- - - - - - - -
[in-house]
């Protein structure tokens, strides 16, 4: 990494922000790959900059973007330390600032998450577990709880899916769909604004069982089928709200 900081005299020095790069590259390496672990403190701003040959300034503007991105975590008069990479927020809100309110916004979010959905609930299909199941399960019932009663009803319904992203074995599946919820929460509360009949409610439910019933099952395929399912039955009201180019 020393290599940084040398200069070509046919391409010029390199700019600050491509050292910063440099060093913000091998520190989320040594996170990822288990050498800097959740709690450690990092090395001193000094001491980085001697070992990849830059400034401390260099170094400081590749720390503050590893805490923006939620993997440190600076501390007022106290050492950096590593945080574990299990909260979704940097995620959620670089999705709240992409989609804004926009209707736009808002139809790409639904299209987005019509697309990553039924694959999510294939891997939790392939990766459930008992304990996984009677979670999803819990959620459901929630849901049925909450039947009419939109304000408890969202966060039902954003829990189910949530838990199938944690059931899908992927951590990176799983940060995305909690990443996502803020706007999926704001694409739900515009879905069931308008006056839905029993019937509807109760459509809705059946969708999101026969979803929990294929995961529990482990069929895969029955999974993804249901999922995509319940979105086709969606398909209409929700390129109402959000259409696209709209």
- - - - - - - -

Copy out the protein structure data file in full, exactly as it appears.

[in-house]
């Protein structure tokens, strides 16, 4: 990494922000790959900059973007330390600032998450577990709880899916769909604004069982089928709200 900081005299020095790069590259390496672990403190701003040959300034503007991105975590008069990479927020809100309110916004979010959905609930299909199941399960019932009663009803319904992203074995599946919820929460509360009949409610439910019933099952395929399912039955009201180019 020393290599940084040398200069070509046919391409010029390199700019600050491509050292910063440099060093913000091998520190989320040594996170990822288990050498800097959740709690450690990092090395001193000094001491980085001697070992990849830059400034401390260099170094400081590749720390503050590893805490923006939620993997440190600076501390007022106290050492950096590593945080574990299990909260979704940097995620959620670089999705709240992409989609804004926009209707736009808002139809790409639904299209987005019509697309990553039924694959999510294939891997939790392939990766459930008992304990996984009677979670999803819990959620459901929630849901049925909450039947009419939109304000408890969202966060039902954003829990189910949530838990199938944690059931899908992927951590990176799983940060995305909690990443996502803020706007999926704001694409739900515009879905069931308008006056839905029993019937509807109760459509809705059946969708999101026969979803929990294929995961529990482990069929895969029955999974993804249901999922995509319940979105086709969606398909209409929700390129109402959000259409696209709209």